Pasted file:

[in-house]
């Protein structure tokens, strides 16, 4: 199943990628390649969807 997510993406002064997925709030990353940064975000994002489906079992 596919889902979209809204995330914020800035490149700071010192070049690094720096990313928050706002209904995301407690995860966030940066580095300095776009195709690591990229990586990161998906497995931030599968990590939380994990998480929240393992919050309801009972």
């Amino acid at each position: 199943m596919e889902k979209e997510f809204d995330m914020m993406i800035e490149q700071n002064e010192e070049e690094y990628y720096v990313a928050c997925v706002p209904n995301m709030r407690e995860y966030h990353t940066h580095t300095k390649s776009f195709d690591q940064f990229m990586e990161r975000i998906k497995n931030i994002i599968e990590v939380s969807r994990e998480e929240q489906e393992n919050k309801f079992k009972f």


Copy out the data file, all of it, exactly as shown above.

[in-house]
């Protein structure tokens, strides 16, 4: 199943990628390649969807 997510993406002064997925709030990353940064975000994002489906079992 596919889902979209809204995330914020800035490149700071010192070049690094720096990313928050706002209904995301407690995860966030940066580095300095776009195709690591990229990586990161998906497995931030599968990590939380994990998480929240393992919050309801009972």
């Amino acid at each position: 199943m596919e889902k979209e997510f809204d995330m914020m993406i800035e490149q700071n002064e010192e070049e690094y990628y720096v990313a928050c997925v706002p209904n995301m709030r407690e995860y966030h990353t940066h580095t300095k390649s776009f195709d690591q940064f990229m990586e990161r975000i998906k497995n931030i994002i599968e990590v939380s969807r994990e998480e929240q489906e393992n919050k309801f079992k009972f």